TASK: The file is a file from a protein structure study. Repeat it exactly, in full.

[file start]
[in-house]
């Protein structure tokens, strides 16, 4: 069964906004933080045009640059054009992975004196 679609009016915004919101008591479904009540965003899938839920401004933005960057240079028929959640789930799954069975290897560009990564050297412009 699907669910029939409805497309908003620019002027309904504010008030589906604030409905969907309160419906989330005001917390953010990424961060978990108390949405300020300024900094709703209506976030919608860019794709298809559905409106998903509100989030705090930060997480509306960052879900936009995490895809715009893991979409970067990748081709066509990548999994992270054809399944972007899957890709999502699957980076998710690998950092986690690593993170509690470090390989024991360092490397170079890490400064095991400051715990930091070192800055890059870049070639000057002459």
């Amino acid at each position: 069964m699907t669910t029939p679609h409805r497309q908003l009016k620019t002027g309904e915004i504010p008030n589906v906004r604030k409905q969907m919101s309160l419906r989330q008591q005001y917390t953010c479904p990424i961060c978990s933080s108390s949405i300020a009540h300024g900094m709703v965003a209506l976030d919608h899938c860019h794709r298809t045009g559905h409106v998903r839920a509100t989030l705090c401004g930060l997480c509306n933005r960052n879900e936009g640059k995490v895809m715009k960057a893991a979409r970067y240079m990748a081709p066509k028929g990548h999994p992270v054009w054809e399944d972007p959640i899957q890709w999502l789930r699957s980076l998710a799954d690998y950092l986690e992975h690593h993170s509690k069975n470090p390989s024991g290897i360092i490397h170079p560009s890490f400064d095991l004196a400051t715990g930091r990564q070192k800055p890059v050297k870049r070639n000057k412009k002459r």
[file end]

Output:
[in-house]
């Protein structure tokens, strides 16, 4: 069964906004933080045009640059054009992975004196 679609009016915004919101008591479904009540965003899938839920401004933005960057240079028929959640789930799954069975290897560009990564050297412009 699907669910029939409805497309908003620019002027309904504010008030589906604030409905969907309160419906989330005001917390953010990424961060978990108390949405300020300024900094709703209506976030919608860019794709298809559905409106998903509100989030705090930060997480509306960052879900936009995490895809715009893991979409970067990748081709066509990548999994992270054809399944972007899957890709999502699957980076998710690998950092986690690593993170509690470090390989024991360092490397170079890490400064095991400051715990930091070192800055890059870049070639000057002459």
């Amino acid at each position: 069964m699907t669910t029939p679609h409805r497309q908003l009016k620019t002027g309904e915004i504010p008030n589906v906004r604030k409905q969907m919101s309160l419906r989330q008591q005001y917390t953010c479904p990424i961060c978990s933080s108390s949405i300020a009540h300024g900094m709703v965003a209506l976030d919608h899938c860019h794709r298809t045009g559905h409106v998903r839920a509100t989030l705090c401004g930060l997480c509306n933005r960052n879900e936009g640059k995490v895809m715009k960057a893991a979409r970067y240079m990748a081709p066509k028929g990548h999994p992270v054009w054809e399944d972007p959640i899957q890709w999502l789930r699957s980076l998710a799954d690998y950092l986690e992975h690593h993170s509690k069975n470090p390989s024991g290897i360092i490397h170079p560009s890490f400064d095991l004196a400051t715990g930091r990564q070192k800055p890059v050297k870049r070639n000057k412009k002459r």